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Rumor: Samsung Working on ‘Almost 1-inch’ 150MP Sensor for Smartphones


An intriguing, and surprisingly plausible, rumor is flying around the smartphone world this week claiming that Samsung will be releasing an “almost 1-inch” sized 150MP ISOCELL CMOS sensor, and that this sensor could show up in a smartphone as soon as Q4 of 2020.

The rumor first cropped up on the Korean message board Clien, before being passed along on Twitter and picked up by several news outlets like Sam Mobile and Slash Gear.

The post describes this as a “1-inch nonacell sensor” that is “larger than the current 108MP sensor” found in the Galaxy S20 Ultra. Given the Nonacell design, it will likely be marketed as a 144MP sensor that takes 16MP (144 divided by 9) photos under normal conditions, or full-resolution shots when there is enough light.

The post goes on to say that Xiaomi, Oppo and Vivo are all slated to put this sensor in a smartphones—all three of which will need to feature a similar design to accommodate the sensor’s large size—with Xiaomi hoping to lead the pack by releasing something “in the fourth quarter of this year.”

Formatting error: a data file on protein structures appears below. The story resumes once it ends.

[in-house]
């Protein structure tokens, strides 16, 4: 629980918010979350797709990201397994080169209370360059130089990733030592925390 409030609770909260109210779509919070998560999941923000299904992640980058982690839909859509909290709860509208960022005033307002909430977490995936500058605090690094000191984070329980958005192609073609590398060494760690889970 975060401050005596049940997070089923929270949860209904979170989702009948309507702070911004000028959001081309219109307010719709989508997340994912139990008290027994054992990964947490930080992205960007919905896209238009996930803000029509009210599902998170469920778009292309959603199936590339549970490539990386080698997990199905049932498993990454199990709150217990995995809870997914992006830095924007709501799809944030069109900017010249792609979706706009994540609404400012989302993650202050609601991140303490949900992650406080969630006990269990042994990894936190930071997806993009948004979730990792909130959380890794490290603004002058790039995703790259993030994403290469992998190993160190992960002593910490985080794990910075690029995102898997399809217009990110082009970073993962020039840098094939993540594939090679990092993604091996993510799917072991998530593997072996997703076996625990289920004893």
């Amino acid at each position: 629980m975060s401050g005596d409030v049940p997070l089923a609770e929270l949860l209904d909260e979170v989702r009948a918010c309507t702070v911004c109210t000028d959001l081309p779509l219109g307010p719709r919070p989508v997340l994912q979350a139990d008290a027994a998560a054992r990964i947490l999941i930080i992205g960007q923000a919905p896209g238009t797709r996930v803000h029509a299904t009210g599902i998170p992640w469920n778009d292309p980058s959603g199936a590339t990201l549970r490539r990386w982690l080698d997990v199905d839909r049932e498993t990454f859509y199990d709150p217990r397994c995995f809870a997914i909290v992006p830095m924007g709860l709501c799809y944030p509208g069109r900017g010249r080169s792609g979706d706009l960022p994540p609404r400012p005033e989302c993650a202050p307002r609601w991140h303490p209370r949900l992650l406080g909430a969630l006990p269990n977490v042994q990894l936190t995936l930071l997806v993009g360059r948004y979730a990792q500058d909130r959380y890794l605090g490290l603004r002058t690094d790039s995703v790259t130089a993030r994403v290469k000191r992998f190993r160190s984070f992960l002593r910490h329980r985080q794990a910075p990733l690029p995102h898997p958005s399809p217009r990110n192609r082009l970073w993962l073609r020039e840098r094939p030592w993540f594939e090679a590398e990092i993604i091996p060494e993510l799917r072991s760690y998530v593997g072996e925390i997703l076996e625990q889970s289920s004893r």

Given the single source of information, it’s a good idea to take this with a grain of salt, but the description in the forum post tracks with Samsung’s current trajectory. The company has been trying hard to take some market share back from Sony, using ultra-high megapixel sensors with “tetracell” and “nonacell” designs as their main selling point. 150MP is the next logical step up from the 108MP ISOCELL Bright HM1.

Ignoring potential delays to the actual release date of any tech product at this point, the idea of packing a 1-inch sensor into a smartphone is undeniably intriguing for photographers. So-called “1-inch type” sensors are sometimes used as a sort of arbitrary cutoff between smartphone cameras and “real” cameras—it’s the same size sensor used in Sony’s RX10 and RX100 cameras, as well as Nikon’s now-defunct Nikon 1 line of ILCs.

The real question then becomes: what will these phones even look like? How thick will they need to be, and how large would they need to make the camera hump in order to accommodate this sensor and an appropriate lens? If this rumor turns out to be true, we should have an answer by the beginning of next year.

(via Image-Sensor-World)